Boeing: No Word on South Korea Fighter Deal

Boeing's F-15 Silent Eagle is reportedly the only candidate for the more than $7 billion contest after Eurofighter's Typhoon and Lockheed Martin's F-35 were eliminated.

Boeing Co., the world’s largest aerospace company, is downplaying reports that it won a $7 billion deal to supply South Korea with 60 fighter jets.

“Boeing has not received an official notification from the Republic of Korea regarding a decision in the F-X competition,” Amy Horton, a spokeswoman for the Chicago-based company, said in an e-mail. “We await word on the next steps in the selection process and will continue to work closely with the Republic of Korea in meeting their defense requirements.”

Boeing’s F-15 Silent Eagle is rumored to be the only candidate for the more than $7 billion contest after the Eurofighter’s Typhoon was eliminated due to “flaws found in the bidding documents,” according to a report yesterday from the Yonhap News Agency, citing unnamed sources within the country’s Defense Acquisition Program Administration.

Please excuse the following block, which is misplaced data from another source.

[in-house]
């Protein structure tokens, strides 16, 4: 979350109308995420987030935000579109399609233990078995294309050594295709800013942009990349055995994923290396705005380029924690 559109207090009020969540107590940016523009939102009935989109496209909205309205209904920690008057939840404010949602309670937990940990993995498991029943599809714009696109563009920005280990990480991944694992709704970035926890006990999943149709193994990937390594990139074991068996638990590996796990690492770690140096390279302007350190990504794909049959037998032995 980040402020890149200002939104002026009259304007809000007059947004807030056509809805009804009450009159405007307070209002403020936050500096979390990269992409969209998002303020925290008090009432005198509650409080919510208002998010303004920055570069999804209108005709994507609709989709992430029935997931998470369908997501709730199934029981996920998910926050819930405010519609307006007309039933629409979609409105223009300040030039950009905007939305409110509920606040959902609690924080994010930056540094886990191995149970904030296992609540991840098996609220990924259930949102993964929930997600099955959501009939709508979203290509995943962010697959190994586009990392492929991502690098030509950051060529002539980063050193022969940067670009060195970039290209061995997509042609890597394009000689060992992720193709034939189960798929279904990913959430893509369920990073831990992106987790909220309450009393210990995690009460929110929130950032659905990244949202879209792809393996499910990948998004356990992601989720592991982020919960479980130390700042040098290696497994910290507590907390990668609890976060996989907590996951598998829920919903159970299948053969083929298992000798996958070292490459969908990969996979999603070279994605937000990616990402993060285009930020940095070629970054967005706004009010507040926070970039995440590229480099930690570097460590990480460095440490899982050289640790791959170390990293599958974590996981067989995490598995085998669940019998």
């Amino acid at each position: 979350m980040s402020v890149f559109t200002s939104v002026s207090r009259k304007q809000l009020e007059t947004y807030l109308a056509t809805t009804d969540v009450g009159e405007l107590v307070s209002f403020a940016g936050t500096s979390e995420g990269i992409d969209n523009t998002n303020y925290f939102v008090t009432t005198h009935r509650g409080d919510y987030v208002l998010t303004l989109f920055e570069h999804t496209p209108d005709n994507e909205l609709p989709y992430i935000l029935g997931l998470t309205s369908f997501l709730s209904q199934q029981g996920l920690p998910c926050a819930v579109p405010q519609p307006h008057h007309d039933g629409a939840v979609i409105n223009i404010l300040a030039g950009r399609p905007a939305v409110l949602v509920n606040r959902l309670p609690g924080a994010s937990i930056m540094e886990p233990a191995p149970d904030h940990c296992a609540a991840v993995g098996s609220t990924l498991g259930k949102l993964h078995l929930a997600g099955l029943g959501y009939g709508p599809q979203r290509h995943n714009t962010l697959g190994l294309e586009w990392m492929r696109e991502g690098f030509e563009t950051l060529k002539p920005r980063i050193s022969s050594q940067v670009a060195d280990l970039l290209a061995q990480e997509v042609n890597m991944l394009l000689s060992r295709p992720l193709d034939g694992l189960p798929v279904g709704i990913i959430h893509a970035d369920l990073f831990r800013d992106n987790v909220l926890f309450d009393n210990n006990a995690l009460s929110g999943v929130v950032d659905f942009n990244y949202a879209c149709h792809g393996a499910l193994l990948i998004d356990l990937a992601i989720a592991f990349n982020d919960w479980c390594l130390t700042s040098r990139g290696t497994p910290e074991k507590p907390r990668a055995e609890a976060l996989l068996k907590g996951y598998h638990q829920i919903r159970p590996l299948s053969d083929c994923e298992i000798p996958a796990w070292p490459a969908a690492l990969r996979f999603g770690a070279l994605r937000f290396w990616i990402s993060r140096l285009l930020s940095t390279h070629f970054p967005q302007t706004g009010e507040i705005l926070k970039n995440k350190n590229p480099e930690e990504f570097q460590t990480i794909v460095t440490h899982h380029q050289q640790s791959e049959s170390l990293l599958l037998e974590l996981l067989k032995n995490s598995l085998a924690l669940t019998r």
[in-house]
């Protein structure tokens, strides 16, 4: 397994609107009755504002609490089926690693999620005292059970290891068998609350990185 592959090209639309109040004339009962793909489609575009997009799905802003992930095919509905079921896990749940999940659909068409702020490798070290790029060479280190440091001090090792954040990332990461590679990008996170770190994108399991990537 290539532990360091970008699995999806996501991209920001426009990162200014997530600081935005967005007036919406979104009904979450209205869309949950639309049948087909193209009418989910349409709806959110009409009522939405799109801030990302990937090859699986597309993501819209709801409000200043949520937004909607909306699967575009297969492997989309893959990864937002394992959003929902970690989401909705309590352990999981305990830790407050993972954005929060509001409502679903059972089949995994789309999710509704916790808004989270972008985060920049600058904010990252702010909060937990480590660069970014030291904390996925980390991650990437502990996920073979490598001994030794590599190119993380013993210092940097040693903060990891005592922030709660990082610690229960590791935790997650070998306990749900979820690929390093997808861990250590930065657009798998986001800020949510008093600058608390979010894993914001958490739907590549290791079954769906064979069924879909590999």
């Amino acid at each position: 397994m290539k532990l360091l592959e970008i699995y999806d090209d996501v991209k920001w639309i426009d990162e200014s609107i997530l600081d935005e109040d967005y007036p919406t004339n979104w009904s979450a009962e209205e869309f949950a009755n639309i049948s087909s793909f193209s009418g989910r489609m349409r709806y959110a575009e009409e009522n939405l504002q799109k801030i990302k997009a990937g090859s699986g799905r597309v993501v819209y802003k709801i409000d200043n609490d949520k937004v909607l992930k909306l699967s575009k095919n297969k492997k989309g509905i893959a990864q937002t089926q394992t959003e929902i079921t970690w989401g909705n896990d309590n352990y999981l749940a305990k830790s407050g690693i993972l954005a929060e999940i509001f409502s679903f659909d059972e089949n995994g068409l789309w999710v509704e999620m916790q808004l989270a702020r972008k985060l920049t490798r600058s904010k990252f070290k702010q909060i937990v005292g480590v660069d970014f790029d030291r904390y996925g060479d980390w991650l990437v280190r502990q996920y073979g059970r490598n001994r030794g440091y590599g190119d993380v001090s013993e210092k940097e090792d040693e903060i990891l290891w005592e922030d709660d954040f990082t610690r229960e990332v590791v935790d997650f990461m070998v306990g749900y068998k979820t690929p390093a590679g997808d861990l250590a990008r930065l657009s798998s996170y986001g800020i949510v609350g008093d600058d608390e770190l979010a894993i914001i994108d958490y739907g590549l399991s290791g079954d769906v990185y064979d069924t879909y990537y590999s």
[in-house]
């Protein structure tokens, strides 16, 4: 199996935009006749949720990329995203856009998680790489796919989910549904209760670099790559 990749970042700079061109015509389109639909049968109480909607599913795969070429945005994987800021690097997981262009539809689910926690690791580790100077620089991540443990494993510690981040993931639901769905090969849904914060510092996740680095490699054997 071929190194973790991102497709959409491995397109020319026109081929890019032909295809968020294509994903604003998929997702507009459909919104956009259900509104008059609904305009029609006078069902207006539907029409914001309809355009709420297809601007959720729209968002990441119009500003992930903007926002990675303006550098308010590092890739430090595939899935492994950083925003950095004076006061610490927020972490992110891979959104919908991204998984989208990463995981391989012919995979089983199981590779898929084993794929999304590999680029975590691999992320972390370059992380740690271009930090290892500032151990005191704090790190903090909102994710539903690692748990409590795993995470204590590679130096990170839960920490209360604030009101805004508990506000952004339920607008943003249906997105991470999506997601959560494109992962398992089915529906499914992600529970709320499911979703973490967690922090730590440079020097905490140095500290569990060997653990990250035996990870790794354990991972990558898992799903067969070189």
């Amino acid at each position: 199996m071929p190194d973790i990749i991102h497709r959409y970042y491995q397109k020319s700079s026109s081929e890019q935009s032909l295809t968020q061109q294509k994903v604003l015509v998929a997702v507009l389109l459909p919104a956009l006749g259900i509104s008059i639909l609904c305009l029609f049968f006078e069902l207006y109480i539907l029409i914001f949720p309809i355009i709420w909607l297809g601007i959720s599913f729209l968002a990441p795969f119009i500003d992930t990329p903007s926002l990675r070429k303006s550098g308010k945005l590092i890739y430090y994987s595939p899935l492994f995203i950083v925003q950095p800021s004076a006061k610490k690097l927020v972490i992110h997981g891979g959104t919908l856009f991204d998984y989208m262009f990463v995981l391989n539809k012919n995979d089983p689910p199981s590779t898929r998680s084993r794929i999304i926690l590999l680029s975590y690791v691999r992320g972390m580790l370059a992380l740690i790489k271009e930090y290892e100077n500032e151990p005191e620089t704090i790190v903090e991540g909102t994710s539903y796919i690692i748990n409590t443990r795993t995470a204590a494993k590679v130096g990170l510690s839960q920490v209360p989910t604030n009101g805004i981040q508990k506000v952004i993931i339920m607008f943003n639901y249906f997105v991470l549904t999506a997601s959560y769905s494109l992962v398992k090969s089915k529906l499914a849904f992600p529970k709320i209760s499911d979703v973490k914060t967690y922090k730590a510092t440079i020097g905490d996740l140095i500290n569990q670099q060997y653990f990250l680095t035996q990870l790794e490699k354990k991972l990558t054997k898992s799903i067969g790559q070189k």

Eurofighter GmbH is owned in part by Leiden, Netherlands-based European Aeronautic Defence and Space Co., known as EADS.

Lockheed Martin Corp., the world’s largest defense contractor, had also been vying for the competition with the F-35, the U.S. Defense Department’s most expensive weapons program, but the Bethesda, Md.-based company’s bid was rejected because of its higher cost, according to the article.

Boeing reportedly submitted an offer below the program price ceiling, according to a report today from Reuters.

“Boeing has offered an extremely capable, low-risk and price-competitive Silent Eagle F-X solution that can be delivered on a schedule that meets Korean requirements, and we have proposed a comprehensive offset program that addresses all F-X priority areas and builds on Boeing’s well-established relationship with Korean industry,” Horton said in the e-mail.

The plane includes such improvements as stealth coatings and treatments for lower radar visibility, as well as redesigned fuel tanks for internal weapons carriage, according to the company.

South Korea’s air force already flies American-made aircraft, including F-15K Slam Eagles made by Boeing and F-16 Fighting Falcons made by Lockheed.

A committee headed by Defense Minister Kim Kwan-jin is scheduled to meet next month to formally pick the winner of the fighter jet contest.


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Brendan McGarry
Brendan McGarry is the managing editor of He can be reached at Follow him on Twitter at @Brendan_McGarry.